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Systematic review
α-blockers and antibiotics, alone or in combination, improve symptoms in men with chronic prostatitis/chronic pelvic pain syndrome
  1. Gianpaolo Perletti1,
  2. Vittorio Magri2
  1. 1Laboratory of Toxicology and Pharmacology, Department of Structural and Functional Biology, Università degli Studi dell'Insubria, Busto Arsizio, Italy
  2. 2Urology and Sonography Secondary Care Clinic, Azienda Ospedaliera Istituti Clinici di Perfezionamento, Milano, Italy
  1. Correspondence to Gianpaolo Perletti
    Dipartimento di Biologia Strutturale e Funzionale, Università degli Studi dell'Insubria, Via Alberto Da Giussano 12, 21052 Busto Arsizio, Italy; gianpaolo.perletti{at}

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Prostatitis represents the most frequent urological diagnosis in men below 50 years of age and the third most common diagnosis among individuals beyond that age.1 Chronic prostatitis (CP) syndromes are traditionally classified as bacterial or abacterial. CP/chronic pelvic pain syndrome (CPPS) (National Institutes of Health (NIH) category III) is diagnosed when patients show signs and symptoms of prostatitis and pelvic pain without evidence of prostatic bacterial infection. Years of clinical research failed to discover a single aetiological factor for CP/CPPS. Therefore, therapy for CP/CPPS is essentially symptomatic and involves the use of antibacterial agents, α-blockers, anti-inflammatory drugs, phytotherapy and so on – alone or in combination.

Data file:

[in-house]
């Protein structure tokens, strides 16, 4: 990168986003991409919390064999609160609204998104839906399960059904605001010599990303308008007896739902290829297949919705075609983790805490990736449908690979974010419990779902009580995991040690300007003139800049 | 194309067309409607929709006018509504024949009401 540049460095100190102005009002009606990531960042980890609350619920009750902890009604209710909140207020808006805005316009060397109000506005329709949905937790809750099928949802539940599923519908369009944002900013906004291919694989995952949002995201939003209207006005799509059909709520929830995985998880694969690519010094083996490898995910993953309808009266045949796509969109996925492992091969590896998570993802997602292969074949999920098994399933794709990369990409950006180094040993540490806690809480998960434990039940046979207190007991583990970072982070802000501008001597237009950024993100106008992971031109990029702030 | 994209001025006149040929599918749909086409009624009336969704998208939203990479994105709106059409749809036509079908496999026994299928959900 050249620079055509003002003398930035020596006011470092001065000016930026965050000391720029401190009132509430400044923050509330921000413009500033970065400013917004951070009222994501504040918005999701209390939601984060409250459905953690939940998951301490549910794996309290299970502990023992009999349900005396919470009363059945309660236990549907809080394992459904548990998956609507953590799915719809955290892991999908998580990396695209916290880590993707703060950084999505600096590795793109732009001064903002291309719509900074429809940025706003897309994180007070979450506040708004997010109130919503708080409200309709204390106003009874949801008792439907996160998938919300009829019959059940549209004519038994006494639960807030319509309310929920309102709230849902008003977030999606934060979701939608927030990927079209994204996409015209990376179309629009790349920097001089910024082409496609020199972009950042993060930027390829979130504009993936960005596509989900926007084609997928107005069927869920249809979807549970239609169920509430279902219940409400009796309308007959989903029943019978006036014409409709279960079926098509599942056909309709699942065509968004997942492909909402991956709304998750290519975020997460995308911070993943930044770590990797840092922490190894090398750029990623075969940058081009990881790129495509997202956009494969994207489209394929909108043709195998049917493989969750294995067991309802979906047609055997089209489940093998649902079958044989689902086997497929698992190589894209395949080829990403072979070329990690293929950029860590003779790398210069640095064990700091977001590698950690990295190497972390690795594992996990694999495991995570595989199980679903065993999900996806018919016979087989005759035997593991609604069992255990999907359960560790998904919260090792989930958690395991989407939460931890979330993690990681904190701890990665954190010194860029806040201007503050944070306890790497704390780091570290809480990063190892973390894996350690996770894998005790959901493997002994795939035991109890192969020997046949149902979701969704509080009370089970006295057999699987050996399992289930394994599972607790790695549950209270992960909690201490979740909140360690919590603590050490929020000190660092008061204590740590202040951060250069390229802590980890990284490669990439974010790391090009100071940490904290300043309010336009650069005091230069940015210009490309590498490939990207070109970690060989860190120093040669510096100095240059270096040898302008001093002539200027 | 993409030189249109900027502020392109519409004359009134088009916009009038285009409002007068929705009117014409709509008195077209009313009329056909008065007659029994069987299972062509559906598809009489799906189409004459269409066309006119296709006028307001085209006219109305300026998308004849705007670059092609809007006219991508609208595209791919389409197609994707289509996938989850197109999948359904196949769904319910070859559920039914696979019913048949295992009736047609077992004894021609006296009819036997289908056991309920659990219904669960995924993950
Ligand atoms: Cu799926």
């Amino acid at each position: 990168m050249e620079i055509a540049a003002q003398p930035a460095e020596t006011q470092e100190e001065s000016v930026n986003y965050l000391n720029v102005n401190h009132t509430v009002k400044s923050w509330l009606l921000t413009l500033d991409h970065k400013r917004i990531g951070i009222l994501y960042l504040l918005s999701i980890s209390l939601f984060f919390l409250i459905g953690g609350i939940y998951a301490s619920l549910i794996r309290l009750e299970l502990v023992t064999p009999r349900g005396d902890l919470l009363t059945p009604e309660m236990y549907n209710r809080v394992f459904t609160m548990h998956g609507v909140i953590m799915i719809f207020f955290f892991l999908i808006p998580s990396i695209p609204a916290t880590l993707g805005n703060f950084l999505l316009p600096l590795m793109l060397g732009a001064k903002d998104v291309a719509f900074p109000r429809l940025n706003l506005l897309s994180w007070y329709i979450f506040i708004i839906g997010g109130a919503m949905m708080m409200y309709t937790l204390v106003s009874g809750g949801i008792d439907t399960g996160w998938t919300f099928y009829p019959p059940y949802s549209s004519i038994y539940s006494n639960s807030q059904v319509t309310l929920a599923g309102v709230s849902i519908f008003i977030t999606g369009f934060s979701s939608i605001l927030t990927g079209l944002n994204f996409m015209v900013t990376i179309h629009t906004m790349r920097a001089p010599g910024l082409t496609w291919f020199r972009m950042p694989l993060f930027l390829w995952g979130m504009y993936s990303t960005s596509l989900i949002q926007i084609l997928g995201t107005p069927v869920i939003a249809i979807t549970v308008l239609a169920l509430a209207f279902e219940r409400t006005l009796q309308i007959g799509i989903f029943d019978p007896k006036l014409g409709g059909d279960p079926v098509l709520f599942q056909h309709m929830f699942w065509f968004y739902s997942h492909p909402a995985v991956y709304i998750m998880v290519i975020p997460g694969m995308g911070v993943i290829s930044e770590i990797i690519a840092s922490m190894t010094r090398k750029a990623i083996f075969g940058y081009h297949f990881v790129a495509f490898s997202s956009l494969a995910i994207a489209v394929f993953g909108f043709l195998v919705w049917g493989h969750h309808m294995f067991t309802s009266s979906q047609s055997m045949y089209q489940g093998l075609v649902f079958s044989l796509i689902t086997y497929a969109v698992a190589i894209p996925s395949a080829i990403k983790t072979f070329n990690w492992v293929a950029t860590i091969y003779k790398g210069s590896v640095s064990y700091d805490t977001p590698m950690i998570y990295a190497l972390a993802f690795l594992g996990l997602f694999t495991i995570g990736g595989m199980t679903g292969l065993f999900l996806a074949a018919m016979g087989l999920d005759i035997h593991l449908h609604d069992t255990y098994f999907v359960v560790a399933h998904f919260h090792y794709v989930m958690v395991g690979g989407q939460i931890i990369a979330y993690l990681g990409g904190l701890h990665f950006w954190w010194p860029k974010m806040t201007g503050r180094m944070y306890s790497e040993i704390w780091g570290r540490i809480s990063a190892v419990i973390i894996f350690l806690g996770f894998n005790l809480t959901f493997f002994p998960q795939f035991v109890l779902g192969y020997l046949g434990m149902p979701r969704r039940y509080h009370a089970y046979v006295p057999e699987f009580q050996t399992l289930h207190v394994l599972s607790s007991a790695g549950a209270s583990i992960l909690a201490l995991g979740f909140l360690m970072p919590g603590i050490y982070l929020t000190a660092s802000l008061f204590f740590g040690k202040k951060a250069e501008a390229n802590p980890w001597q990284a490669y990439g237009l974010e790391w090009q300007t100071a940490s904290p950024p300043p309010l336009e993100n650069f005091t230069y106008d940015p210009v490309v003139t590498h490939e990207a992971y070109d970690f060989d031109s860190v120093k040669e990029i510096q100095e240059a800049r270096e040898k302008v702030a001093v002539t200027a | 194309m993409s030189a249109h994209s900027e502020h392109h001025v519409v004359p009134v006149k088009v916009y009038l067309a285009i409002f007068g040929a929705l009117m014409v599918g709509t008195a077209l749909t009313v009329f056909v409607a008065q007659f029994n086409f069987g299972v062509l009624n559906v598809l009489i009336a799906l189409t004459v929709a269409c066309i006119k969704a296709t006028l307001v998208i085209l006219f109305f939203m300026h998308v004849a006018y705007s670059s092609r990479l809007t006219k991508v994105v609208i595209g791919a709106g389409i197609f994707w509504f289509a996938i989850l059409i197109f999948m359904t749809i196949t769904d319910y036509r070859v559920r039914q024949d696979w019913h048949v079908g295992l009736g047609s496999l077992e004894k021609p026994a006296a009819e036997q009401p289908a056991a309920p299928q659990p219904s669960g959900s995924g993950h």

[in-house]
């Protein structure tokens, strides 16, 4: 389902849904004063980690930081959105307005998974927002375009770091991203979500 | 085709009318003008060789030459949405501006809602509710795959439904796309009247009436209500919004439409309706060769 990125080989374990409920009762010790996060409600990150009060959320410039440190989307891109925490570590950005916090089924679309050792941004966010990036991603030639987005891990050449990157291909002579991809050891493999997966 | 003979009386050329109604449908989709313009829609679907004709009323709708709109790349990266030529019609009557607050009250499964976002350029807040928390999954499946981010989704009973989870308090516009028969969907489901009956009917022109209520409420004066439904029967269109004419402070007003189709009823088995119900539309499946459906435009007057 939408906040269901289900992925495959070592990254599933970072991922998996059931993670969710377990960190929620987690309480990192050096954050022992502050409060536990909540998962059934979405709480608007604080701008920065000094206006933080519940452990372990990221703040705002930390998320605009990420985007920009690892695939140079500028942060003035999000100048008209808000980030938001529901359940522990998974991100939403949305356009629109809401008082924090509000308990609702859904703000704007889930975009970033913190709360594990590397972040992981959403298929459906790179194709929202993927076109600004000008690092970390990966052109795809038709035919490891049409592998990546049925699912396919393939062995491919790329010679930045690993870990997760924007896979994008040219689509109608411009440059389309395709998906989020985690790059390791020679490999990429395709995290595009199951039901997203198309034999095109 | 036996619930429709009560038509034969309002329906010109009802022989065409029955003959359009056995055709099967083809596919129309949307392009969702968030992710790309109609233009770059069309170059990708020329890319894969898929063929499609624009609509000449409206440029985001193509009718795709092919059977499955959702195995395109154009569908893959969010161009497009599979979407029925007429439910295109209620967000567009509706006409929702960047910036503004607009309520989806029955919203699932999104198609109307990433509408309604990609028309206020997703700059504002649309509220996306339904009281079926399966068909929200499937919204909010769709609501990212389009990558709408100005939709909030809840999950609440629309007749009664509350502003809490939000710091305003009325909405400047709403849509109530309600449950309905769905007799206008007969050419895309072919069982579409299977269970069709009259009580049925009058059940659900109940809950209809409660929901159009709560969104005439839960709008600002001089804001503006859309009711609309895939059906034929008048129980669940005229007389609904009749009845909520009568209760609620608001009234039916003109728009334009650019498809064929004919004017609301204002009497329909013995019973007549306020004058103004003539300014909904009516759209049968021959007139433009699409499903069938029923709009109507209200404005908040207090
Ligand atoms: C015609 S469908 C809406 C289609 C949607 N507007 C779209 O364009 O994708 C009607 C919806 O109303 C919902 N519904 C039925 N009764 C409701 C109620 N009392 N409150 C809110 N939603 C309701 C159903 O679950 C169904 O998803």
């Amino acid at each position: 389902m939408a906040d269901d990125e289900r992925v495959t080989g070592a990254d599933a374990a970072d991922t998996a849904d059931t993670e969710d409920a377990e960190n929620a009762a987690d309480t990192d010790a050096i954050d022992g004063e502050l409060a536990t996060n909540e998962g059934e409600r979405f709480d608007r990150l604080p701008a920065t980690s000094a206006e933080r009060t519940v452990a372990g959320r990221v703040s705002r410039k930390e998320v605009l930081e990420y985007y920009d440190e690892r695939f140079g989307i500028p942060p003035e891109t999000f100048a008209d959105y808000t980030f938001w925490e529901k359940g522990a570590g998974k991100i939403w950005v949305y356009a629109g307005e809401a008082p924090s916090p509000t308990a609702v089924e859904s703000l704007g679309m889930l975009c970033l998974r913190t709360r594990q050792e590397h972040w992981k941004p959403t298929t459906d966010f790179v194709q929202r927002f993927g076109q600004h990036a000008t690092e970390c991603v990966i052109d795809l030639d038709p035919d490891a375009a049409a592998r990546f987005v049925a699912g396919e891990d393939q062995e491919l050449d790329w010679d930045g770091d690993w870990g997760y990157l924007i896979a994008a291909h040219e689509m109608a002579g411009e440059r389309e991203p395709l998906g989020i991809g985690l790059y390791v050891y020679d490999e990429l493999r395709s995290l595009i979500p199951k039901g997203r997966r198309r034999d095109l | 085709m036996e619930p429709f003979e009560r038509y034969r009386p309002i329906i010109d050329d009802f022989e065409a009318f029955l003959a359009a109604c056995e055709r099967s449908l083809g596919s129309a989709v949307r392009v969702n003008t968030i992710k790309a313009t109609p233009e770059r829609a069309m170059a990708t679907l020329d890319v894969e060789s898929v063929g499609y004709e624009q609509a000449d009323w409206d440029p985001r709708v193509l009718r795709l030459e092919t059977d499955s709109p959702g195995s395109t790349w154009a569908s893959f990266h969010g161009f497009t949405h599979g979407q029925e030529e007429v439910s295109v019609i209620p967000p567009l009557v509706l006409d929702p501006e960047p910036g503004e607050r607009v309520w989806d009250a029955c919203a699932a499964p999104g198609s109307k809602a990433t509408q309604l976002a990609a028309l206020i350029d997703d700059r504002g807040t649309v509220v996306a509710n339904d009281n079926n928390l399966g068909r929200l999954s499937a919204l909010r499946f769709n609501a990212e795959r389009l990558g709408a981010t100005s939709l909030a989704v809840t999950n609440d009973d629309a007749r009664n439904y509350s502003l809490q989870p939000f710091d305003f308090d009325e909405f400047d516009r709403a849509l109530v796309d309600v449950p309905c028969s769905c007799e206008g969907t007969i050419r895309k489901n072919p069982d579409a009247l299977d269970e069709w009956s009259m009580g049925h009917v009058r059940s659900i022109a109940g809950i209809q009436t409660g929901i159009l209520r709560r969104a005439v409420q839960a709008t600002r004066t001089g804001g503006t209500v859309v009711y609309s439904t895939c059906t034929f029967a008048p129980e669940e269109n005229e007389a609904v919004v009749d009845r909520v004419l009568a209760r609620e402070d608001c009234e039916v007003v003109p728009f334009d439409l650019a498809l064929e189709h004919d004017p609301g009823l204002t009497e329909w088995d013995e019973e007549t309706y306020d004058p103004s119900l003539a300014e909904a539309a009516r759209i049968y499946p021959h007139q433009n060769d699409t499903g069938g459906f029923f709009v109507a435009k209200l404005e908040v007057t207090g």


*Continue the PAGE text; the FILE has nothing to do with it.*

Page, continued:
MEDLINE and EMBASE databases were searched for randomised controlled trials (RCTs) in which patients met NIH …

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  • Competing interests GP has been a consultant for Astellas Pharma. VM has no competing interests to declare.